Ricky Ochilo, staff writer
Warren Wilson College will be expanding the Environmental Studies curriculum to enhance the College’s focus on environmental problems and issues.
John Casey, professor of philosophy, explained that the College received a grant from the Arthur Vining Davis Foundation to develop and implement a new environmental curriculum. The new courses are Land and Sense of Place, Deep Mapping the Land and Community and Land Use Decisions in South Appalachia. The courses will focus on environmental issues and various impacting factors.
“Environmental problems are a big, multifaceted problem. They have to do with the physical, human and social understanding of the world.” Casey said. He added that a liberal arts college should focus more on these aspects while complementing Sciences, Philosophy and Political Science, which form the background of liberal arts education.
According to Casey, apart from providing a multidisciplinary understanding, the courses will offer a “good pedagogy” for team teaching. Faculty will be encouraged to contribute to the lessons and provide various viewpoints to broaden learning.
The focus of the courses will be to analyze different facets of environmental issues. Casey emphasized that environmental problems have both social and economic issues. He hopes that the courses will provide new and different methodologies to approach and counter these problems.
“We will have a theme to tie courses together. The theme we’ve come up with is earth, air, fire and water,” Casey said.
Casey mentioned that he and Margo Flood, director of the Environmental Leadership Center set up the theme. The earth aspect will look at land issues, fire will focus on energy and alternative means to efficiency and air will be comprised of global weather changes and their resulting effects to the environmental. However, Casey maintained that themes for teaching will depend on what changes occur in the world.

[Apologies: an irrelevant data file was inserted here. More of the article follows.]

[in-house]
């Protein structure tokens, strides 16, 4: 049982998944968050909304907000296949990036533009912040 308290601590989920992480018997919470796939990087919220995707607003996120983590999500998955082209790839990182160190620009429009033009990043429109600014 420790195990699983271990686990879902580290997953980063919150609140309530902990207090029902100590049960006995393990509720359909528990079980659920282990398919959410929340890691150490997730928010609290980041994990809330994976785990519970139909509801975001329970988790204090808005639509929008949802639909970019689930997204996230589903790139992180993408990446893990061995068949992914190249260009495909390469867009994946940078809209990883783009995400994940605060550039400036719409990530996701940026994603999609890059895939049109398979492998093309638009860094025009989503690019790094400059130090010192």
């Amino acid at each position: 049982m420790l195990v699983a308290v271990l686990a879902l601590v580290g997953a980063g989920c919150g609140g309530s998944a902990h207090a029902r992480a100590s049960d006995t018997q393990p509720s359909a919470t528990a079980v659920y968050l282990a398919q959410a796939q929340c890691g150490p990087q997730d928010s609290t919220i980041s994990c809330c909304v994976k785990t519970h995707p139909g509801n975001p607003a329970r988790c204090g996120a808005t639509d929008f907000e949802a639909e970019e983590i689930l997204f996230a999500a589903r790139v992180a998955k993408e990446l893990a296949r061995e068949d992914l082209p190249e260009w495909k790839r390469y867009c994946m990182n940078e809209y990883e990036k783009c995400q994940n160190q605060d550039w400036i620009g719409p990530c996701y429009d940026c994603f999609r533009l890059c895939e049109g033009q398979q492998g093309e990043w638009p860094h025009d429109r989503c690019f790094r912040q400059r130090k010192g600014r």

Nonetheless, the program is only funded for the next three years. In the long run, Casey believes that the benefit to the College will be to develop new approaches to tackle ecological issues. He hopes that departments will be able to integrate these courses as electives to fields like sociology, anthropology and global studies.
Students taking the courses will focus on real problems within the local area. For example, the steep slope development, Swannanoa incorporation and the Cliffsdevelopment. These will be part of a service component, which the courses will offer through community based research in Swannanoa and Buncombe county.
Eventually, the courses will spearhead sustainability. Casey explained that sustainability involves several areas. For Casey, sustainability within the courses will focus on social, economic and physical issues within the environmental system. Likewise, integrating those issues will provide a clearer understanding to deal with big problems. In addition, this will influence the College’s attempts to be more sustainable, and encourage wise decision making.
Other issues the courses will focus on under sustainability are land and community. Casey explained that with land they will discuss how it should be controlled, used or left fallow. Also, the relationships between humans and animals will be discussed as they relate to resource preservation. Overall, the focus will be on community responsibility to land and management of resources.
“The courses support academics, work, service, community involvement and environmental concerns, which coincide with the mission of the college,” Casey said.
Even more, they encourage direct relations. Casey maintained that the courses “oblige faculty to cross disciplinary borders” to help students understand big international problems.
The grant also pays for summer internships and will help the College acquire a new Moodle server.